M. Held and R. M. Karp, "The traveling-salesman problem and minimum spanning trees," Operations Research, vol. 18, no. 6, pp. 1138-1162, Nov. 1970. This paper explores new approaches to the symmetric traveling-salesman problem in which 1-trees, which are a slight variant of spanning trees, play an essential role.
R. M. Karp, "Reducibility among combinatorial problems," in Complexity of Computer Computations: Proceedings of a Symposium on the Complexity of Computer Computations, R. E. Miller and J. W. Thatcher, Eds., The IBM Research Symposia Series, New York, NY: Plenum Press, 1972, pp. 85-103. This is the classic paper where the framework is established for proving problems NP-complete. The paper also establishes that twenty-one specific combinatorial problems are NP-complete.
J. E. Hopcroft and R. M. Karp, "An n5/2 algorithm for maximum matchings in bipartite graphs," SIAM Journal of Computing, Vol. 2, Num. 4, pp. 225-231, Dec. 1973. The paper shows how to construct a maximum matching in a bipartite graph with n vertices and m edges in a number of computation steps proportional to (m + n)/sqrt(n).
R. M. Karp and M. O. Rabin, "Efficient randomized pattern-matching algorithms," IBM J. Research and Development, Vol. 31, NUM. 2, pp. 249-260, March 1987. Randomized algorithms are developed to solve the string-matching problem and some generalizations. They are conceptually simple and easy to implement. The method readily generalizes to higher-dimensional pattern-matching problems.
D. E. Culler, R. M. Karp, D. A. Patterson, A. Sahay, K. E. Schauser, E. E. Santos, R. Subramonian, and T. von Eicken, "LogP: Towards a realistic model of parallel computation," in Proceedings of the. 4th ACM SIGPLAN Symposium. on Principles and Practice of Parallel Programming, New York, NY: ACM Press, 1993, pp. 1-12. This paper offers a new parallel machine model, called LogP, that reflects the critical technology trends underlying parallel computers. It is intended to serve as a basis for developing fast portable parallel algorithms and to offer guidelines to machine designers.
A. Condon and R. M. Karp, "Algorithms for graph partitioning on the planted partition model," in Randomization, Approximation, and Combinatorial Optimization. Algorithms and Techniques: Proceedings RANDOM-APPROX '99, D. Hochbaum, K. Jansen, J. D. P. Rolim, and A. Sinclair, Eds., Lecture Notes in Computer Science, Vol. 1671, Berlin, Germany: Springer-Verlag, 1999, pp. 221-232. The NP-hard graph bisection problem is to partition the nodes of an undirected graph into two equal-sized groups so as to minimize the number of edges that cross the partition. A simple, linear-time algorithm for the problem and extensions of it are analyzed on a random graph model.
E. P. Xing, M. Jordan, and R. M. Karp, "Feature selection for high-dimensional genomic microarray data," in Proceedings of the 18th International Conference on Machine Learning (ICML '01), C. E. Brodley and A. P. Danyluk, Eds., San Francisco, CA, Morgan Kaufmann Publishers Inc., 2001, pp. 601-608. This paper reports on the successful application of feature selection methods to a classification problem in molecular biology involving only 72 data points in a 7130 dimensional space.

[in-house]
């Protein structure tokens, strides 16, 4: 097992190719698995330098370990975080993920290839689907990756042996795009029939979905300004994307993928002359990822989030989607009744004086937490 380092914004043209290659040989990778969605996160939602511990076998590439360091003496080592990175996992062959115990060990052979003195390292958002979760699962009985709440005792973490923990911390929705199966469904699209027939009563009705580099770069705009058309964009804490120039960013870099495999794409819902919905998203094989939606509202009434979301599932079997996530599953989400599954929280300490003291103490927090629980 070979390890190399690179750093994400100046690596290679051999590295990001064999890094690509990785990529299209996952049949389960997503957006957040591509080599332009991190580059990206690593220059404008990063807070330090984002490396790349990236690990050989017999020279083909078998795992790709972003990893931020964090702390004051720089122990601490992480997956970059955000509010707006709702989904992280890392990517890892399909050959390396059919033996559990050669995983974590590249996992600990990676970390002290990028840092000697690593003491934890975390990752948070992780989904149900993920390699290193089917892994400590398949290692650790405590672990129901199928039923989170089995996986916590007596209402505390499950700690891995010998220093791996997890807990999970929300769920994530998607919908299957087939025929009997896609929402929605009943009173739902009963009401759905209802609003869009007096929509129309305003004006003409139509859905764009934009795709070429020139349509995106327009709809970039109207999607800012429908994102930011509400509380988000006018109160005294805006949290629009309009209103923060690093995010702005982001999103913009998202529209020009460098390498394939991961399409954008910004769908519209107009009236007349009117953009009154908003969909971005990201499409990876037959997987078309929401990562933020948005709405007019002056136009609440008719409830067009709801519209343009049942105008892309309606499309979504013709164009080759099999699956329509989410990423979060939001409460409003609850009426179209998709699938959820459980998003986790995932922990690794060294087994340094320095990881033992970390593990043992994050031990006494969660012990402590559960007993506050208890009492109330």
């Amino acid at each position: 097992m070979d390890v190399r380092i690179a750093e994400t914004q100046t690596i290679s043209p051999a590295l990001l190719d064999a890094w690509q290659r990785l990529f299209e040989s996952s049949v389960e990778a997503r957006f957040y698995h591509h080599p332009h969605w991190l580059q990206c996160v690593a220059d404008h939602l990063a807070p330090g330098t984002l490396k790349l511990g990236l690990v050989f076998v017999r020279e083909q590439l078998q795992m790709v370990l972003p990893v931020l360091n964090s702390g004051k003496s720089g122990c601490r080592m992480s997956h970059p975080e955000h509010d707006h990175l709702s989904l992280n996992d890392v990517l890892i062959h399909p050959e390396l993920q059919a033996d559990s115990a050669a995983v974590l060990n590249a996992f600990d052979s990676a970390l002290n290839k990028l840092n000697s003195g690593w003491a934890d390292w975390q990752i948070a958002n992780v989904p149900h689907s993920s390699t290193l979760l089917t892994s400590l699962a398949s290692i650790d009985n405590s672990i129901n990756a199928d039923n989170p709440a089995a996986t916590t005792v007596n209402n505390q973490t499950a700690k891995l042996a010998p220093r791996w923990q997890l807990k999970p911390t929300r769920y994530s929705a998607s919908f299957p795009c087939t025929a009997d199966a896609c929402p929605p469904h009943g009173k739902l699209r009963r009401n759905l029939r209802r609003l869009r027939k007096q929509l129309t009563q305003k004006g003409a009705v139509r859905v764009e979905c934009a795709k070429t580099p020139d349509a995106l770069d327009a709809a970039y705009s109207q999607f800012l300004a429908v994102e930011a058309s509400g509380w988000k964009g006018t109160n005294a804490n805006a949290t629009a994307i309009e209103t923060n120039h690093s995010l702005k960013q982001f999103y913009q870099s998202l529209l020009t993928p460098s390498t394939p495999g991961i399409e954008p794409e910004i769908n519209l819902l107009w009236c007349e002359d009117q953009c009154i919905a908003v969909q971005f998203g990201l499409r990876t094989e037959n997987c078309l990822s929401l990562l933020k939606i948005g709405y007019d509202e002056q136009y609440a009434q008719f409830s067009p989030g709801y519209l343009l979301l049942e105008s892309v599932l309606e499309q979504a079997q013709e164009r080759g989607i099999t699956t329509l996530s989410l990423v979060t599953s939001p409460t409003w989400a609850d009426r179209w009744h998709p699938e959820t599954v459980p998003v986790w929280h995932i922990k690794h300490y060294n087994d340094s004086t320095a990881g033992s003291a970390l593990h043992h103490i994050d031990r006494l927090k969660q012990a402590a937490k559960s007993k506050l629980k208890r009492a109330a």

E. Eskin, E. Halperin, and R. M. Karp, "Efficient reconstruction of haplotype structure via perfect phylogeny," Journal of Bioinformatics and Computational Biology, Vol. 1, Num. 1, pp. 1-20, April 2003. This paper presents a simple and efficient polynomial-time algorithm for inferring haplotypes from the genotypes of a set of individuals assuming a perfect phylogeny. The algorithm is extended to handle constraints that apply when genotypes are available from both parents and child.
R. Sharan, S. Suthram, R. M. Kelley, T. Kuhn, S. McCuine, P. Uetz, T. Sittler, R. M. Karp, and T. Ideker, "Conserved patterns of protein interaction in multiple species," Proceedings of the National Academy of Sciences of the United States of America, Vol. 102, Num. 6, pp. 1974-1979, Feb. 2005. Multiple comparisons were performed on protein-protein interaction networks of three organisms, revealing 71 network regions that were conserved across all three species. This provides statistically significant support for 4,645 previously undescribed protein functions and 2,609 previously undescribed protein interactions. Many of them would not have been identified from sequence similarity alone, demonstrating that network comparisons provide essential biological information beyond what is gleaned from the genome.
Sharon Bruckner, Falk Hüffner, Richard M. Karp, Ron Shamir and Roded Sharan "Topology-Free Querying of Protein Interaction Networks”, Lecture Notes in Computer Science, 2009, Volume 5541/2009, pp. 74-89 This paper investigates the problem of identifying subsections of proteins from two or more different sources.
R.M Karp, “Heuristic Algorithms in Computational Molecular Biology”, Journal of Computer and System Sciences, Vol. 77, 2011, pp. 122-128. This paper develops a framework for designing and validating heuristic algorithms for NP-hard problems arising in computational biology and other application areas.
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